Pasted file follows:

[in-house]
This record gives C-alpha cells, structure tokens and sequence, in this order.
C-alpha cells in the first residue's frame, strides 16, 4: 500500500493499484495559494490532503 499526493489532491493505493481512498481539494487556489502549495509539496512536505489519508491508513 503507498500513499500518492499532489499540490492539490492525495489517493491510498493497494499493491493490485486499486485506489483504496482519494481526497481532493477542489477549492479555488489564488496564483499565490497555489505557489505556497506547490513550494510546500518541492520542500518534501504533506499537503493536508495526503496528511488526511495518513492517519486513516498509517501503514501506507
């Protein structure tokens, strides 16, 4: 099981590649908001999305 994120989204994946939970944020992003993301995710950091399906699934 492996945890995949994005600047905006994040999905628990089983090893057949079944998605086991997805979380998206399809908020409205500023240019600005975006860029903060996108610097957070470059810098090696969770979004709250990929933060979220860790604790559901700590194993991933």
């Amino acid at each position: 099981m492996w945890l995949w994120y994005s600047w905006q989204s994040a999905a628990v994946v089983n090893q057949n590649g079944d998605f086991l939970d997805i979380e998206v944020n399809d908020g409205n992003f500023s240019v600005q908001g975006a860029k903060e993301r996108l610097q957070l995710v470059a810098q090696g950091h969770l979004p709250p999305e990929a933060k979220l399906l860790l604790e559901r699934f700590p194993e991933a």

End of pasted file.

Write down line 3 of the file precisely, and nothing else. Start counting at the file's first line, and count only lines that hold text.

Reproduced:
C-alpha cells in the first residue's frame, strides 16, 4: 500500500493499484495559494490532503 499526493489532491493505493481512498481539494487556489502549495509539496512536505489519508491508513 503507498500513499500518492499532489499540490492539490492525495489517493491510498493497494499493491493490485486499486485506489483504496482519494481526497481532493477542489477549492479555488489564488496564483499565490497555489505557489505556497506547490513550494510546500518541492520542500518534501504533506499537503493536508495526503496528511488526511495518513492517519486513516498509517501503514501506507